Franco's artistic career spans only ten years. It is truly short amount of time in which the painter has produced numerous canvasses, some of them in large format. He began to draw and paint in Paris- where he lived for several years- without any formal studies in painting. He studied a bit of sculpture and some oft hat patient work of pulling something out of a block or of molding or slowly making a form can be related to his painting: covering the canvasses with one layer on top of another, as of molding something and then erasing what has been made, as if pulling something out, carving something from a mass". His first drawings were figurative: self-portraits, hands, roofs. On a trip to Colombia, he tried to draw while looking at the Pacific Ocean and from that moment on, everything changed. His works produced nothing but horizontal lines, colors turning ash-gray. His first paintings, many of them on cardboard, were simple, made with few colors - ochres, blacks, grays- and few formal elements - squares, rectangles, crosses, and circles.

 

Several of these paintings come from his very small drawings done in ink, that tried to retain in an instant such varied events as movement, climate, his state of mind; etc. The artist still keeps a selection of those works he considers the most significant of the ones he made in Paris. He returned to Colombia in 1987.

Very quickly, Franco began to distinguish himself by the quality of his paintings. In a short time he advanced an oeuvre characterized by its restraint( and by constant elements such a lightly smudged surfaces, textures visible though delicate, gray and ochre tones at times with beautiful shadings. Also notable was the evident presence of a grid that could create compositions in the fashions of walls or become so subtle as to be like the threads of a fabric, to just insinuate themselves in dots or just attain visibility at the four edges of the painting. Elegant, refined paintings -words employed here with admiration recalling the best of the informalistic style, never approaching the irrational but rather, always permeated equally by an evident sense of order as of the desire to eliminate the superfluous. Oils, at times on paper, had something of an Oriental quality, that is, which a certain distance, reservation, and a lot of simplicity and meditation. These were the first years of frequent exhibitions in the Yoshii Gallery in New York, Paris, and Tokyo.

 

 

 

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The exhibition at the beginning of 1994 at the Yoshii in New York had few paintings but large ones, indeed. In “Dante's Dream”, and in “Matrix”, the spirals and curves are still present. Not so in the rest:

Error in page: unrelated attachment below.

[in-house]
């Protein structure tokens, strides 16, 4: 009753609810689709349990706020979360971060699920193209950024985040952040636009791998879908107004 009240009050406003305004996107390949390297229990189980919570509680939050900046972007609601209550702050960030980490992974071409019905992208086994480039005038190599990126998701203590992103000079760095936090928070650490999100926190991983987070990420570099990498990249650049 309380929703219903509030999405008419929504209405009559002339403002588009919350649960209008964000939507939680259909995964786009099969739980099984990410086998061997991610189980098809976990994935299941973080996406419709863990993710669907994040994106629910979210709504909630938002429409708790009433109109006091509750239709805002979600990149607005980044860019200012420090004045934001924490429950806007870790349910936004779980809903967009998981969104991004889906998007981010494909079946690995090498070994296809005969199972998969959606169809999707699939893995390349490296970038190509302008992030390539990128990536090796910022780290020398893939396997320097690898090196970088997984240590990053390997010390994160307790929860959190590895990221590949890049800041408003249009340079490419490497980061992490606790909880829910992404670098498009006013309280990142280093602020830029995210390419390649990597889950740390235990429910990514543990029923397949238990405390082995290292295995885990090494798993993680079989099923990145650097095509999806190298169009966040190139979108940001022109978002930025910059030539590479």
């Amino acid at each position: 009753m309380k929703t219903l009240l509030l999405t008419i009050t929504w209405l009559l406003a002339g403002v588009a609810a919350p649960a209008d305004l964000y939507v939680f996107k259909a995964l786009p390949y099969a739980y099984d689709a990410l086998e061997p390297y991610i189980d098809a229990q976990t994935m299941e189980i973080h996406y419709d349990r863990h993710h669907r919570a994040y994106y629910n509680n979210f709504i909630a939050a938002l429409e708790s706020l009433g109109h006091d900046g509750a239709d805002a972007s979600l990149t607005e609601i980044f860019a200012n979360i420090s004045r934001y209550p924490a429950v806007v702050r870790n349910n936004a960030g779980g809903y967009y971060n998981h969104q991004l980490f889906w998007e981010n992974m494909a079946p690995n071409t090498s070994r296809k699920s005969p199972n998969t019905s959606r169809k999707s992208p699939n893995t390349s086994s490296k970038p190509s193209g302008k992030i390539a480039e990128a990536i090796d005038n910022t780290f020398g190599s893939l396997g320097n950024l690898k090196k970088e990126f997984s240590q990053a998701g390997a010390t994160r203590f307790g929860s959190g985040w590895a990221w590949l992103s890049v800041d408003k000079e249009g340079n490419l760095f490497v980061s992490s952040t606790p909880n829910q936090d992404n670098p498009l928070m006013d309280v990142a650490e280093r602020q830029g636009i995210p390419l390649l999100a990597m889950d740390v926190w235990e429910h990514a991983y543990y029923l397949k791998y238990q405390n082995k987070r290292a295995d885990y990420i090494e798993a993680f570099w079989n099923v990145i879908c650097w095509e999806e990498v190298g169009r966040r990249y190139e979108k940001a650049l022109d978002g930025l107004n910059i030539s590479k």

-Ascension-, -Blood-, and "Ratio", are beautiful paintings that insisted on the impeccable elaboration of monochromatic and muted surfaces covered over with fine screens and evident rubbings. Having arrived at this point of great mastery, Franco decided to change direction. He didn't know what path to follow but was aware that he needed to change. According to the artist, he personally experienced a beautiful passage from ''Alice in Wonderland" by Lewis Carroll, where Alice asks the Cheshire Cat "Could you show me where I should go from here?" "That depends on where you wish to go", the Cat answered. “I´m not so much concerned about where..." "In that case, it doesn't matter which way you go", the Cat interrupted. "As long as I get somewhere" Alice concluded by way of explanation. "iOh!, you will always get somewhere", said the Cat, "If you walk long enough" (7). And Franco began to walk along new paths without ceasing to be himself. In 1995, 1996, 1997and 1999, the artist had solo exhibitions in Bogotá, in 1995, he exhibited in the Gallery of the Museum of Modern Art and later in the El Museo Gallery.

 

The artist is currently' exhibiting numerous figures that quite surely have come from the information he has regarding the knowledge currently available of the physical world, yet he doesn't cease to state that in the end, everything comes from his imagination and certainly, from his great creative ability.

 

In recent years, Jaime Franco has demonstrated sufficient proof of his talent. He knows, nevertheless, that in order to move forward, one must be convinced that the world of fine arts are still richer and that to achieve a work greater transcendence, one must work with discipline, with modesty, and without any inclination toward snobbery.

 

 

Germán Rubiano Caballero is an Associate professor at the Instituto de Investigaciones Estéticas (Aestheic Investigations Institute) of the National University of Colombia. Founder and member of the Editorial Council of Art Nexus.